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Grazing Thru The Edible Landscape

The July Master Gardener meeting was a tasty success – a wonderful, informative speaker on our favorite topic – food!   …Well, to be more precise, the topic was about how to incorporate food plants into our landscapes.  Cheryl Beesley, a master gardener, horticulturalist, and landscape designer with an emphasis on edible landscapes was gracious, entertaining and educational.
Before the meeting and her talk, we gathered to graze in Raincatcher’s own edible landscape. Culinary creations from our own fruits, vegetables and herbs were offered and gobbled up.

Our culinary team showing off our tasty treats!

Through the garden gate – a glimpse of the landscape.

Starla with a photo-retrospective of our journey from old playground to new edible landscape.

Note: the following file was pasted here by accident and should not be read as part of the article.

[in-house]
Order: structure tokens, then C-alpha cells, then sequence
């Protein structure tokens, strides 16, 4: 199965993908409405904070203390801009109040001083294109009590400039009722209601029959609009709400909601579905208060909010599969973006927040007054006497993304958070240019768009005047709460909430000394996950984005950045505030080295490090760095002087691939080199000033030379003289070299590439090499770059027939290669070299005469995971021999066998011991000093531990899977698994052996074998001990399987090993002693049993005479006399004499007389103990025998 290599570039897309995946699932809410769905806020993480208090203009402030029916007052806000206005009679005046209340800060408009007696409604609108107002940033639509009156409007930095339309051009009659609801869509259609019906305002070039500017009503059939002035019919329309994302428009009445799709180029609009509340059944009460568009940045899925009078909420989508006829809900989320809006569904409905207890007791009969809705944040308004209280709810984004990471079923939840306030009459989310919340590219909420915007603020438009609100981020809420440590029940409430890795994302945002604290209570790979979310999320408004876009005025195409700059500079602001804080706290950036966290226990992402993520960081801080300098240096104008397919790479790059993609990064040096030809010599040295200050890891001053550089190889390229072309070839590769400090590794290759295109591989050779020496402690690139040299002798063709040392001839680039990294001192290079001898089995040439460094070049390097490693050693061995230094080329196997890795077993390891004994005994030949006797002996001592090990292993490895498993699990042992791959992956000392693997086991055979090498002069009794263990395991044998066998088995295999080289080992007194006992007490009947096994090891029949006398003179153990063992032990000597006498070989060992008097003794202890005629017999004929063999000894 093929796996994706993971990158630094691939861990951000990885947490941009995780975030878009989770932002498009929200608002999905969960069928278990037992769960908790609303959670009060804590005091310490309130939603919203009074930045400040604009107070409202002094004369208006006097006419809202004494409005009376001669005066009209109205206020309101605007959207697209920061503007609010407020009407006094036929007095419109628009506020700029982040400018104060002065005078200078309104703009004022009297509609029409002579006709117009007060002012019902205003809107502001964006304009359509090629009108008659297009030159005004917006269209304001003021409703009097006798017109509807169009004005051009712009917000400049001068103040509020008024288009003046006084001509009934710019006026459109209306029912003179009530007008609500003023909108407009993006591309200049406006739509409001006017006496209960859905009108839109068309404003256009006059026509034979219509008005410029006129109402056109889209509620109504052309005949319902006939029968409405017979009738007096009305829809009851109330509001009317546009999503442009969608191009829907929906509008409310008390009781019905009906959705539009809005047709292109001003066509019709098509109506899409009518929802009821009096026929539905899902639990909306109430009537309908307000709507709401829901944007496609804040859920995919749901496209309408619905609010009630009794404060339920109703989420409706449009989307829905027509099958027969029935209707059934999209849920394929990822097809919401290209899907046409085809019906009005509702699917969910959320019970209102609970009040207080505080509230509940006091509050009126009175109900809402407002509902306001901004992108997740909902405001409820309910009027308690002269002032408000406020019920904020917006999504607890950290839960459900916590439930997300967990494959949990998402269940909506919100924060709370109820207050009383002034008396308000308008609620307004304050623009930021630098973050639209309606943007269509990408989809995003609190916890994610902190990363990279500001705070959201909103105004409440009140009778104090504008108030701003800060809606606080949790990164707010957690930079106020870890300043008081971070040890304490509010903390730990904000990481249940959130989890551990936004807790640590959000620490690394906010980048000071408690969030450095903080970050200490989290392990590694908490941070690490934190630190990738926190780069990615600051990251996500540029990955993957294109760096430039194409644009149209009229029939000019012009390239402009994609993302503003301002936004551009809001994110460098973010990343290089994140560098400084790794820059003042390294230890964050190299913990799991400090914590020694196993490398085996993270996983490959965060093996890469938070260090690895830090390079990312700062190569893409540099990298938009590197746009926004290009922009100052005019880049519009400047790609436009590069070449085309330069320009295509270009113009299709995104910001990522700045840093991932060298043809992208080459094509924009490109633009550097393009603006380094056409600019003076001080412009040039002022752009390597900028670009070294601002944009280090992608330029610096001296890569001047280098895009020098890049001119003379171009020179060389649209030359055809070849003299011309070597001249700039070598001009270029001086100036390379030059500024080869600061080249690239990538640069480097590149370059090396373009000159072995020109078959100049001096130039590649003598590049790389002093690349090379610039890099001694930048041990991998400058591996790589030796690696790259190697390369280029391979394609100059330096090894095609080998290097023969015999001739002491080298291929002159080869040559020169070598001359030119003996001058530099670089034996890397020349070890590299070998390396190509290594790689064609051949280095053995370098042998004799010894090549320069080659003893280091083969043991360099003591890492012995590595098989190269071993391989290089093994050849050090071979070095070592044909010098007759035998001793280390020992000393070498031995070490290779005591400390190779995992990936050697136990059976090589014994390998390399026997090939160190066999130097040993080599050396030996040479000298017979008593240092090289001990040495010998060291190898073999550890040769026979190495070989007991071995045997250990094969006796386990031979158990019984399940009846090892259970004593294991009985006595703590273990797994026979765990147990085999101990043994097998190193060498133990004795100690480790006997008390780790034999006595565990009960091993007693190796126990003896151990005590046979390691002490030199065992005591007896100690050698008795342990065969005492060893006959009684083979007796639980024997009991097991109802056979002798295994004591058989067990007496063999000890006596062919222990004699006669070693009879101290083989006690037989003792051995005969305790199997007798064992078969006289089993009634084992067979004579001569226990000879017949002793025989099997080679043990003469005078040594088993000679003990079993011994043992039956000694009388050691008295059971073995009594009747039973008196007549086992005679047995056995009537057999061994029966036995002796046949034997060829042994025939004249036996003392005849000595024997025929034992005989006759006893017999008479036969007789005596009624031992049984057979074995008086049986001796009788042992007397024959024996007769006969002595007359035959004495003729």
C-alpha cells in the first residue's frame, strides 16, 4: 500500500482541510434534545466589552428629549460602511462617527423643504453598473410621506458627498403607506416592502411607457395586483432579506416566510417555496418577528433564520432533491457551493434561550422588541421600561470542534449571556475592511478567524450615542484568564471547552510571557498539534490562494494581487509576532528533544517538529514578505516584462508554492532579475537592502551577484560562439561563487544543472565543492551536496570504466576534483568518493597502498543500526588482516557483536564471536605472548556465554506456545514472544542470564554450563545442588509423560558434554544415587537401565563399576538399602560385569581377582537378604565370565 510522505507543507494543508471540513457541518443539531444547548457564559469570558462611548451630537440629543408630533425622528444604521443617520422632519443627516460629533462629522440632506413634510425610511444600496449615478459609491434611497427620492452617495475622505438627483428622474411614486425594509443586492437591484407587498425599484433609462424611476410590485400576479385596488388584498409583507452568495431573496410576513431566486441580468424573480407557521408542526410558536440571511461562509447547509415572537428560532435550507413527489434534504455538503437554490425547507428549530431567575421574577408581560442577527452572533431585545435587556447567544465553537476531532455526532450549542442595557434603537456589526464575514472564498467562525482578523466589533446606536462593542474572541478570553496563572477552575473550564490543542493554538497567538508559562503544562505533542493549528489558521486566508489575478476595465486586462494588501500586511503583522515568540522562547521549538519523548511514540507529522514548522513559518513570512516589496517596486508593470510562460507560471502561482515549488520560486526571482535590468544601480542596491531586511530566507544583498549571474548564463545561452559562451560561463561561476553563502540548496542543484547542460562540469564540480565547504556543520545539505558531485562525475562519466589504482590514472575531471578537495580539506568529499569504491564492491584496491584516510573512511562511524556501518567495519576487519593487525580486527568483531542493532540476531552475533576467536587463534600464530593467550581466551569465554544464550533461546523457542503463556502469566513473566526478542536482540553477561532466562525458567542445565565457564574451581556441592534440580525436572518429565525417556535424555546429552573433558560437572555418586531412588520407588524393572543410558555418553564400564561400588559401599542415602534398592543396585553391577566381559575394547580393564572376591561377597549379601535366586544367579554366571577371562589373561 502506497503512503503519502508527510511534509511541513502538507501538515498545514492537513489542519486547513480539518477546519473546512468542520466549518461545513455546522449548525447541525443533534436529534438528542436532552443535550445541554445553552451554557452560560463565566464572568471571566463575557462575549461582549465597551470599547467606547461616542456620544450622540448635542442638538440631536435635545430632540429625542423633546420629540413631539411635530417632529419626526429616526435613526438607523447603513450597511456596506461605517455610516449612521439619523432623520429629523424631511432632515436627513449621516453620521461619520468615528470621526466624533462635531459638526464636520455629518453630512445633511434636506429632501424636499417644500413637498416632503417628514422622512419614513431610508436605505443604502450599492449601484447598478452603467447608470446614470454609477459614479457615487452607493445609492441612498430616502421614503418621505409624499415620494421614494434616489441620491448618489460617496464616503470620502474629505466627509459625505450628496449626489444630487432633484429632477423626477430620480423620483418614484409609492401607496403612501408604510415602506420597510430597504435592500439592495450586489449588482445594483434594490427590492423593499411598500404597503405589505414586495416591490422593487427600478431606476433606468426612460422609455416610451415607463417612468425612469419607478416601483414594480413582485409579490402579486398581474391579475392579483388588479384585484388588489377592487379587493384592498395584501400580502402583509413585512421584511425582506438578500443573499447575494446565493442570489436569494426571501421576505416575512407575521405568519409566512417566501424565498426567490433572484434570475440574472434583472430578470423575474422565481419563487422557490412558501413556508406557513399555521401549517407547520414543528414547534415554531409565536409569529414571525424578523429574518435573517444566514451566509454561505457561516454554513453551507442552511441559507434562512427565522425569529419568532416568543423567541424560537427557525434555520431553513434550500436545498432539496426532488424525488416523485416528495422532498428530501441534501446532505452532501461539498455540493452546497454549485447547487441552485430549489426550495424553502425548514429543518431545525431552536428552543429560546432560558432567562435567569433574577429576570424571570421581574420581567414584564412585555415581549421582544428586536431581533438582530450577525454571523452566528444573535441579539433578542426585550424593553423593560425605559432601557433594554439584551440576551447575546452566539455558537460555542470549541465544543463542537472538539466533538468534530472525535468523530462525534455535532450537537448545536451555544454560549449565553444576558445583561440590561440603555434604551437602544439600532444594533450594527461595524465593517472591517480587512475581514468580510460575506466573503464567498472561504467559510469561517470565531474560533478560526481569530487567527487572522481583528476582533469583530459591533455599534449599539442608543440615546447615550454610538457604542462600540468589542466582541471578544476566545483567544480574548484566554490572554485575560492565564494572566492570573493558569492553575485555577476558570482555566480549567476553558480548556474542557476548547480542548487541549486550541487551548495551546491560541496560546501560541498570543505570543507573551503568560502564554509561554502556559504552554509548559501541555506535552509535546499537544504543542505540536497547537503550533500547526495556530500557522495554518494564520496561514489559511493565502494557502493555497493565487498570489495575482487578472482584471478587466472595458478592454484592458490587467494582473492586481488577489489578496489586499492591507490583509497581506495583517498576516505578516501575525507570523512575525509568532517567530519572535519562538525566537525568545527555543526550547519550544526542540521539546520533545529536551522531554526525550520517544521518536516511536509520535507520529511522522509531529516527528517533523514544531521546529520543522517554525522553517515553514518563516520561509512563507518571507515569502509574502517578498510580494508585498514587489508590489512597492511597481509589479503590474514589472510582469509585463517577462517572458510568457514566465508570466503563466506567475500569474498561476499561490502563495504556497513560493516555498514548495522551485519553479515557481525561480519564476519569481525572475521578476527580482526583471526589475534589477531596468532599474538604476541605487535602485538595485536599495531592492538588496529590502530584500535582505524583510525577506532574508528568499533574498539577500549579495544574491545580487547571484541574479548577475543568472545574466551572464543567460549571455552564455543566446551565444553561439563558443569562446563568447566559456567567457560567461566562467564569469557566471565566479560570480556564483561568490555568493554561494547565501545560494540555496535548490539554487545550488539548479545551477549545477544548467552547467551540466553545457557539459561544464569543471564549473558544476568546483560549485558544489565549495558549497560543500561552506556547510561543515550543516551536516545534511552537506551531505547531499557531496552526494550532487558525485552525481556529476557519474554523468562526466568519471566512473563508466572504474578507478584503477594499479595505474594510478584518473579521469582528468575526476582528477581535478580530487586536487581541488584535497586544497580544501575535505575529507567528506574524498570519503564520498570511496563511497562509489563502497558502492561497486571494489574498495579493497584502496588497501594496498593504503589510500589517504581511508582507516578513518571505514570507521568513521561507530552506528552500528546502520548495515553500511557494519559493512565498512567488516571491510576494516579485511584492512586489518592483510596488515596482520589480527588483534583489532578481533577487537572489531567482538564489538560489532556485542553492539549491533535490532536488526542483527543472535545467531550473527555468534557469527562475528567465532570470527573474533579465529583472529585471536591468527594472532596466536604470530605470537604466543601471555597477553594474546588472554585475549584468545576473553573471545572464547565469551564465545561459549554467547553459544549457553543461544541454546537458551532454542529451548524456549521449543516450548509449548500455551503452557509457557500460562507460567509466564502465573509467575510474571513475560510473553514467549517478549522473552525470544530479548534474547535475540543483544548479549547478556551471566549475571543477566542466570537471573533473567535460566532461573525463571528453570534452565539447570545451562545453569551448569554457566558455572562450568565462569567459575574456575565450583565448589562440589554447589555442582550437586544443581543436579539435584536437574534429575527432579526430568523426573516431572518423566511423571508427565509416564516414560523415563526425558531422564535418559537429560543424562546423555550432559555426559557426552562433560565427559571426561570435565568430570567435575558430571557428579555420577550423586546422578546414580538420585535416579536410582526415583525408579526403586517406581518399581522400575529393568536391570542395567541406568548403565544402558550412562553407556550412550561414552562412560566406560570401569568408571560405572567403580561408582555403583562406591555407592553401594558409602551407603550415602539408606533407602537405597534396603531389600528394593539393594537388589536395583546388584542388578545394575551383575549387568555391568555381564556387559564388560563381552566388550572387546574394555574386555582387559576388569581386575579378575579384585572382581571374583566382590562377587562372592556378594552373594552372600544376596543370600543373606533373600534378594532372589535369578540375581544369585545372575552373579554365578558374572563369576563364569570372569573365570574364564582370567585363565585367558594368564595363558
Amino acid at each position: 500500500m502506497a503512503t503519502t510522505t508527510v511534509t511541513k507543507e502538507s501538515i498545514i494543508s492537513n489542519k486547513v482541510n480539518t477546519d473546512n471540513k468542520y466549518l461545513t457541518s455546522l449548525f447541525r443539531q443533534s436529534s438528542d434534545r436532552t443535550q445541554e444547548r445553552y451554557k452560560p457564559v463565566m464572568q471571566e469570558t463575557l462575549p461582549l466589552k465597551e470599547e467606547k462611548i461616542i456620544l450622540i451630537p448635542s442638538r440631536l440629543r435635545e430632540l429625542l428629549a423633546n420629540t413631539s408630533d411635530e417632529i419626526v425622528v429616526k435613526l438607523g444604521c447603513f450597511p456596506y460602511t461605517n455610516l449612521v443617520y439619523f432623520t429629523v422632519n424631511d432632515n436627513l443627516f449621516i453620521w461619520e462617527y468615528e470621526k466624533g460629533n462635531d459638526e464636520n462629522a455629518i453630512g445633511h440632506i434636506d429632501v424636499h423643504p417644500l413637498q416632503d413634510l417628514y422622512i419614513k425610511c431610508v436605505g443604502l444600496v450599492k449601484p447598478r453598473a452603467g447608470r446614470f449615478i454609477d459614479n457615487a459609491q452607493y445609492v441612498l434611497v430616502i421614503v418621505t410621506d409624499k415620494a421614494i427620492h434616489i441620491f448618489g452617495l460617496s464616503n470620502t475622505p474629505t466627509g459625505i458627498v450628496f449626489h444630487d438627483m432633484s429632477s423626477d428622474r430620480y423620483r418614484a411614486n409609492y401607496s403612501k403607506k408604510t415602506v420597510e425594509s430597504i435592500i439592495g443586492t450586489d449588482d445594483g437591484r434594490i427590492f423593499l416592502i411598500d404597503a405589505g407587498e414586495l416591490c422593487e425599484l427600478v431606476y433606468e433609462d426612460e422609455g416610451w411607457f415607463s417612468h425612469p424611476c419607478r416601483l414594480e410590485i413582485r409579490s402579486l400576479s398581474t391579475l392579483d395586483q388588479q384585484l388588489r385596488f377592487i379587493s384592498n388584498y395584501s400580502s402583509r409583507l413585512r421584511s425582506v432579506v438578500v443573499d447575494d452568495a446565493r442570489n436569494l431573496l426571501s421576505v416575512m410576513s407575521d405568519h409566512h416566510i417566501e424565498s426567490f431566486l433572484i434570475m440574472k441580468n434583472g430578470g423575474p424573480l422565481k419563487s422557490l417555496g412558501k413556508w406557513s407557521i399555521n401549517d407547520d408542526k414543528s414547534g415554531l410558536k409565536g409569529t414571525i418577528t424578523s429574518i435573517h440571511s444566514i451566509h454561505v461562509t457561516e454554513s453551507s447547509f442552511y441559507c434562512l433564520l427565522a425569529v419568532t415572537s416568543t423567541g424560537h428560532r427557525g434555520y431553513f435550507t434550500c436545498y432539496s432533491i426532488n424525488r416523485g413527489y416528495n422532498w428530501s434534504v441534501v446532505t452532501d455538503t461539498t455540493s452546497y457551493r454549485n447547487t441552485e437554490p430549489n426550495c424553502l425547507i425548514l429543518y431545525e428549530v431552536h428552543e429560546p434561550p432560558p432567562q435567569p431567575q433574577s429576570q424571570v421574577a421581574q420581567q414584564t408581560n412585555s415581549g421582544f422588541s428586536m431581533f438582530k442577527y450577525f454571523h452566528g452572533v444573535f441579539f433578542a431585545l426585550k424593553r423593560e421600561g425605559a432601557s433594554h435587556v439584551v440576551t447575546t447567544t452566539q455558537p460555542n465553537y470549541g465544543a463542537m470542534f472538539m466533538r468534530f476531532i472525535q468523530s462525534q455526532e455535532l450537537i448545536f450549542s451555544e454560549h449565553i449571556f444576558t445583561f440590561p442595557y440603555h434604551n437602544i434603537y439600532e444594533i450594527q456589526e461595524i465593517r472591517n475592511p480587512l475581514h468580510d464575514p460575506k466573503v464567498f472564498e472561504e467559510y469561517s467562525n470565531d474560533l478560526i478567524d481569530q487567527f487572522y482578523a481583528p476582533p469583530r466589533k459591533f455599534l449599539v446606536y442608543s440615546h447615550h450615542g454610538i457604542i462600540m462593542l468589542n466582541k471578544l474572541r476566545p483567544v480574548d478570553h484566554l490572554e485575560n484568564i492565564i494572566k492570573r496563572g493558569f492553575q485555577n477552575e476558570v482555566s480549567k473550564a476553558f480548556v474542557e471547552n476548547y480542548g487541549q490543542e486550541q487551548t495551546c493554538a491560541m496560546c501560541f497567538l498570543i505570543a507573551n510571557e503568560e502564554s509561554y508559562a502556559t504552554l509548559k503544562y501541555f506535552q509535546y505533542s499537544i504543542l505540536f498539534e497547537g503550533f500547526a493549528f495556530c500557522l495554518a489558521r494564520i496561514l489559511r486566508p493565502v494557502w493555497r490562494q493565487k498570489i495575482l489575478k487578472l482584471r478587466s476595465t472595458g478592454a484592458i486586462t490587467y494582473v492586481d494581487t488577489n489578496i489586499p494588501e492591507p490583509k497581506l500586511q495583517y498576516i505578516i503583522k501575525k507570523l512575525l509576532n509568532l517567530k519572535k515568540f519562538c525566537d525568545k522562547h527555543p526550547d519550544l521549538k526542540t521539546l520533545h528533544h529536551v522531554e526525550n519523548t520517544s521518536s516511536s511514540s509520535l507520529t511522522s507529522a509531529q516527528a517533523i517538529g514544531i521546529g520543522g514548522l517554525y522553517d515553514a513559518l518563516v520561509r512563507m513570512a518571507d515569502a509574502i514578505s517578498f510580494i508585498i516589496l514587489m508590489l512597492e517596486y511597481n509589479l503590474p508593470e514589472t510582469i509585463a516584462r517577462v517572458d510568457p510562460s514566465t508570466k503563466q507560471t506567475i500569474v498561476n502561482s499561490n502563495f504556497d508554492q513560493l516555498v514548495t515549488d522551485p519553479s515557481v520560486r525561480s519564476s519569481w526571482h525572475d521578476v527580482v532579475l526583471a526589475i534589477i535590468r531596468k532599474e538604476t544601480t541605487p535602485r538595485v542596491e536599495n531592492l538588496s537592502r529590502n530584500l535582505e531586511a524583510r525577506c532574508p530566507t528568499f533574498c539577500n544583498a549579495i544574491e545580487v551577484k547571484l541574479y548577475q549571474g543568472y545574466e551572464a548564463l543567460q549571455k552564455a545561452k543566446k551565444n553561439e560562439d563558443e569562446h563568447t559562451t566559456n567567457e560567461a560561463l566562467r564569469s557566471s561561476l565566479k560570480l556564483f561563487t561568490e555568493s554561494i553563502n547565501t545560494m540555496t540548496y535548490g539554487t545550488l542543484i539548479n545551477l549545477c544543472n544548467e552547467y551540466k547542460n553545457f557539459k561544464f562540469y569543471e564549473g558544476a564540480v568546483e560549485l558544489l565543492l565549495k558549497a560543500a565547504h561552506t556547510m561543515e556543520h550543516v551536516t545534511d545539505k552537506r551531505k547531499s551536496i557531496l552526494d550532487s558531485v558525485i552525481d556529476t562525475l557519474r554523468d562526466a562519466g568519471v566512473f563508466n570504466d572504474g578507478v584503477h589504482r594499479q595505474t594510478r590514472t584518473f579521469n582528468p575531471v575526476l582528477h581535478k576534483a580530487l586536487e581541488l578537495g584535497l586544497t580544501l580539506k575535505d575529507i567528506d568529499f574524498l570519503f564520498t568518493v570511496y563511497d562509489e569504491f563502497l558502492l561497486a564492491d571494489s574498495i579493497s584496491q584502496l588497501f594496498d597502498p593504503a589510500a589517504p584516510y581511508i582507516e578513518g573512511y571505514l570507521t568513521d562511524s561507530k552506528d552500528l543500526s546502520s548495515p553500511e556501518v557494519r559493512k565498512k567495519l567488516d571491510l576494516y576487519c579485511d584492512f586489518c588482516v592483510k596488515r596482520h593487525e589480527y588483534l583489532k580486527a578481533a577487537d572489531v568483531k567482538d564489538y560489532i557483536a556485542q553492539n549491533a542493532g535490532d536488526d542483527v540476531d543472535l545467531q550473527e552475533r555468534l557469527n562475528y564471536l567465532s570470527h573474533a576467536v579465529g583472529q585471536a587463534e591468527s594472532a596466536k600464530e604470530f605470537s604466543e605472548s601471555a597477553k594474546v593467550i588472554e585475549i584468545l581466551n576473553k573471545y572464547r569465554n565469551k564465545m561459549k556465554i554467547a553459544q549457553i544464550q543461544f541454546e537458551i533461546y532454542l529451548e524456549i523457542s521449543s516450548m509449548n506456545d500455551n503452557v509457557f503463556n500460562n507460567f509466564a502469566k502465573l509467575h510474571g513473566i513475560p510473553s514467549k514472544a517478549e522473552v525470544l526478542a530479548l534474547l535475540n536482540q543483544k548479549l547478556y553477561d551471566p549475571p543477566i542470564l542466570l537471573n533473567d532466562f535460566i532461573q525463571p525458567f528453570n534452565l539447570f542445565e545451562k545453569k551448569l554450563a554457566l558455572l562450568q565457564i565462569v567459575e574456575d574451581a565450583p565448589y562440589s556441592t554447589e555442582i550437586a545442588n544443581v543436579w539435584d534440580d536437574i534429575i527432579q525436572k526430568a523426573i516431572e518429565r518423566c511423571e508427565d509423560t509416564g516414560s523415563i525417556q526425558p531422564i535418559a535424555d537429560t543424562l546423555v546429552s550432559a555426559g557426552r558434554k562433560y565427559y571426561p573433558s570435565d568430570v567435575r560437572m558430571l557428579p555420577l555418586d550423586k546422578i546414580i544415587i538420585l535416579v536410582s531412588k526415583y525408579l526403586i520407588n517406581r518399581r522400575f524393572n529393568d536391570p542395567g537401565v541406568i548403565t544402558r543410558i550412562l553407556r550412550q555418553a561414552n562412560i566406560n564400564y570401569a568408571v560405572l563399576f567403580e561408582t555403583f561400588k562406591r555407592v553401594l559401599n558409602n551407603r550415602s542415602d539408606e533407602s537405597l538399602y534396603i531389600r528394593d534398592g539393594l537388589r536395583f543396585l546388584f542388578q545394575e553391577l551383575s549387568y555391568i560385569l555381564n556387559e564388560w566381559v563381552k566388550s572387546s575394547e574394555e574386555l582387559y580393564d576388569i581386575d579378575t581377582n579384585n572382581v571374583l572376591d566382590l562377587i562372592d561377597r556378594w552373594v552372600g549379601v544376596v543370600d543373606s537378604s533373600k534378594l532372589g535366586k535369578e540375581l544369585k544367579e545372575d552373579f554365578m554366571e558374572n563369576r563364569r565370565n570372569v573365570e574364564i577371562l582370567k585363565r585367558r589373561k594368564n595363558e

Our guests enjoying the tasting; that’s the hugelkultur in the foreground.

Three of our planting scenes: our southern border lined with okra, our ‘rock garden’ with herbs, and the transformed swingset, now home to peppers and cucumbers.

Abbe sharing the chilled tomato-basil soup served in mini-tomato cups. Recipes coming!

Lisa with glazed lemon zucchini bread.

Lavender shortbread cookies – yum!

Passion fruit and tarragon truffles by Ana made with plants from our edible landscape.

Annette and Starla’s friend, Marsha Adams, enjoying a seat in the shade.

Cynthia Jones with our speaker, Cheryl Beesley and her husband, James.

Written by: The Edible Garden Team and Lisa Centala

Pictures by Starla Willis